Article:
In the last few months, the retail sector has almost come to a standstill due to the nationwide lockdown. This has led to a collapse of demand, since customers are under perpetual fear of contracting the infection and have remained in the confines of their home. Restaurants, shopping malls and hotels wear a deserted look, unlike earlier.
With most organisations already dealing with a slowdown, if not a complete shutdown, marketing during this period is more about creativity and tact to ensure that the message of the brand is effectively communicated.
No one understands this better than Rashi Goel, Director – Marketing and Consumer Communications, Nestle, who has over two decades of experience in successfully delivering business growth and building brands through marketing, communication, product innovation and personal leadership. Her portfolio includes leading global brands such as L’Oreal, Unilever, Coca Cola, PepsiCo and Kraft Heinz, where she has proved her mettle as a versatile marketer.
A passionate advocate of design, innovation and creativity, she balances both the art and science of marketing by making a real difference to consumers’ lives.
In a freewheeling chat with The Blue Circle, Rashi discusses the evolution of the food and grocery industry, shift in consumer tastes and the new marketing playbook for retailers in the post-Covid era.
Evolution in Food and Grocery
The food and grocery industry is the one with the greatest opportunity and headroom for growth, says Rashi. According to industry projections, India’s online food and grocery retail is likely to touch USD 10 billion by 2023, growing at a staggering 55% from the current 0.2% share of the overall retail to 1.2%.
“The food and beverage evolution takes into account buying flavors and products that you can’t make at home, as well as buying convenience solutions. As the working population and urban households grow, demand for convenient and ready to cook solutions is likely to grow even further,” shared Rashi.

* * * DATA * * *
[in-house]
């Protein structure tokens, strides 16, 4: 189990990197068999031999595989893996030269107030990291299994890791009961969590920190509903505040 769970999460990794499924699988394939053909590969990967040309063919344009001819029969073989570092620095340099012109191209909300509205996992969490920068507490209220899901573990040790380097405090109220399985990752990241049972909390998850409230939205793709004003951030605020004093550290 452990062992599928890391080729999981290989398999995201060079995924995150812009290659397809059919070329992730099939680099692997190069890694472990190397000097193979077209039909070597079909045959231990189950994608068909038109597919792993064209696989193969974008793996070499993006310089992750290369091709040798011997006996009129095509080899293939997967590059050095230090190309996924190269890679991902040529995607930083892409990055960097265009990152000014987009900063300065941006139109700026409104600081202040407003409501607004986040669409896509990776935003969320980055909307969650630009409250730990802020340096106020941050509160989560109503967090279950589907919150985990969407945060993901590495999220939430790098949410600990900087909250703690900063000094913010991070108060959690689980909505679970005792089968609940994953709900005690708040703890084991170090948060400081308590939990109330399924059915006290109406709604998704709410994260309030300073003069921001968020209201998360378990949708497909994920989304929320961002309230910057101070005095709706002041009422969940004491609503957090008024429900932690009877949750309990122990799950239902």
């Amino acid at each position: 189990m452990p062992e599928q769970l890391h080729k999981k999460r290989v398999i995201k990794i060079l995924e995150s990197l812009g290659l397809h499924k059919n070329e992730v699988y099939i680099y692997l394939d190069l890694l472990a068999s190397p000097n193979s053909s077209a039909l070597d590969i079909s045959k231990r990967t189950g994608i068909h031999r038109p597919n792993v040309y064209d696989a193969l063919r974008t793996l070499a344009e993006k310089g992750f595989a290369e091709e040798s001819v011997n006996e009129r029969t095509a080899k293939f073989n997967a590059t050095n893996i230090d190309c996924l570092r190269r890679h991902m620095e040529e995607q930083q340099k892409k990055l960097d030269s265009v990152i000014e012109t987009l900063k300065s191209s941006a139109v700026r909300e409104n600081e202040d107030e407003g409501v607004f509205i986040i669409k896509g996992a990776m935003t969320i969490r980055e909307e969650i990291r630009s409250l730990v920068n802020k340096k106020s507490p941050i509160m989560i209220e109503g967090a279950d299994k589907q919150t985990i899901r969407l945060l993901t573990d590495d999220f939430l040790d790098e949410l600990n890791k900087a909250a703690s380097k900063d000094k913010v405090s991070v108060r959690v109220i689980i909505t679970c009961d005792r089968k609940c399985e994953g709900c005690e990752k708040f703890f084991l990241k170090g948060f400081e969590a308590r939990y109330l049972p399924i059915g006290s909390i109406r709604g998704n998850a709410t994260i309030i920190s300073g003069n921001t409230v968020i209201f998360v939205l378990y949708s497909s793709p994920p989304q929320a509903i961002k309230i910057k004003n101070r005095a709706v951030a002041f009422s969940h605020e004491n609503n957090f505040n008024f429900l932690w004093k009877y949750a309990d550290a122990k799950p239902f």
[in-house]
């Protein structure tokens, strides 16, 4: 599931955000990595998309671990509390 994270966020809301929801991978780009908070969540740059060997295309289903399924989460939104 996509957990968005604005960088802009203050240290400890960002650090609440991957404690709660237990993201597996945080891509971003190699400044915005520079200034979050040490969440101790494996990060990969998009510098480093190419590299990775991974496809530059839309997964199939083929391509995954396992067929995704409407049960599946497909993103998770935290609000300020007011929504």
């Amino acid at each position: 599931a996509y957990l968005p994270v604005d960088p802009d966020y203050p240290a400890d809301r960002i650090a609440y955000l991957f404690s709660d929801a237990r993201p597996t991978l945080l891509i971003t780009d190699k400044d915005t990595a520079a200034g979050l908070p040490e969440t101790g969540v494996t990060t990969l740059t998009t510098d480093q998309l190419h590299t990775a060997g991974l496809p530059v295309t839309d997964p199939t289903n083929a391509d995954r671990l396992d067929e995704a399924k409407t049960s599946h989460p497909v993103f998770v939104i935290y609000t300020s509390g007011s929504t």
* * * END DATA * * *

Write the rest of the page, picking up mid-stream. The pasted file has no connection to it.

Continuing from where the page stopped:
What’s more, with an increasing population of Indians having experienced international travels in the last few years, the demand for global flavours is increasing.
Food is a language Indians speak – it reflects in the repertoire of rich culinary heritage that the country offersr. Over time, there is growing receptivity towards experimenting new tastes and flavours, which spells good news for retailers, added Rashi.
High-end nutrition is another area that Rashi believes has evolved, and has further potential to grow.
“It really is a paradoxical industry where on the one hand, nutrition concepts like keto diets. gluten-free, vegan, though very niche but are growing rapidly. At the same time, there is going to be a large penetration of affordable nutrition products,” she commented.
Key consumer attitudes and behavioural changes
With increased smartphone and internet penetration in India, today’s consumer has access to a world of brands on his fingertips. There is a “problem of plenty” that exists today, which is why it is critical for brands to take into cognisance the competition, and stand out from the crowd by way of effective communication.
Unlike earlier, today’s consumer is keen to have a two-way communication with brands and companies. Not just consumers, but companies also benefit in multiple ways by opening lines of communication with consumers.
Rashi, leading India’s first and only 24/7 Consumer Services Center in the FMCG sector, shares the reason for the success of this initiative. She believes that it is the quick response and empathetic messaging by the brand that has made it a cut above the rest.
“Consumers share ideas and requests for new flavours and products, we duly record them and input into our innovation funnel. We engage with consumers who have nutrition queries or are curious about how to cook with certain products, we answer all these queries over email, social media and on call. This we believe, is a win-win for consumers and the company. As it builds trust, we can be of service to consumers both who are irate and those who wish to engage with us by sharing ideas,” she noted.
Agility is key
It might take a vaccine for travel, hospitality and related sectors to achieve stability, but those in the essential goods space have turned agile and supple, thereby trying to convert a crisis into an “opportunity”.
“Retailers are investing in contactless home delivery and convincing customers that the delivery chain is following safety protocol. WhatsApp has emerged as a powerful channel of communication to enable order placing and contactless delivery, even from neighborhood kirana stores. Some large retailers are also opening up D2C online ordering platforms,” she shared.
Nestle has also ramped up its safety regulations almost overnight to ensure their factories follow appropriate sanitisation and social distancing measures.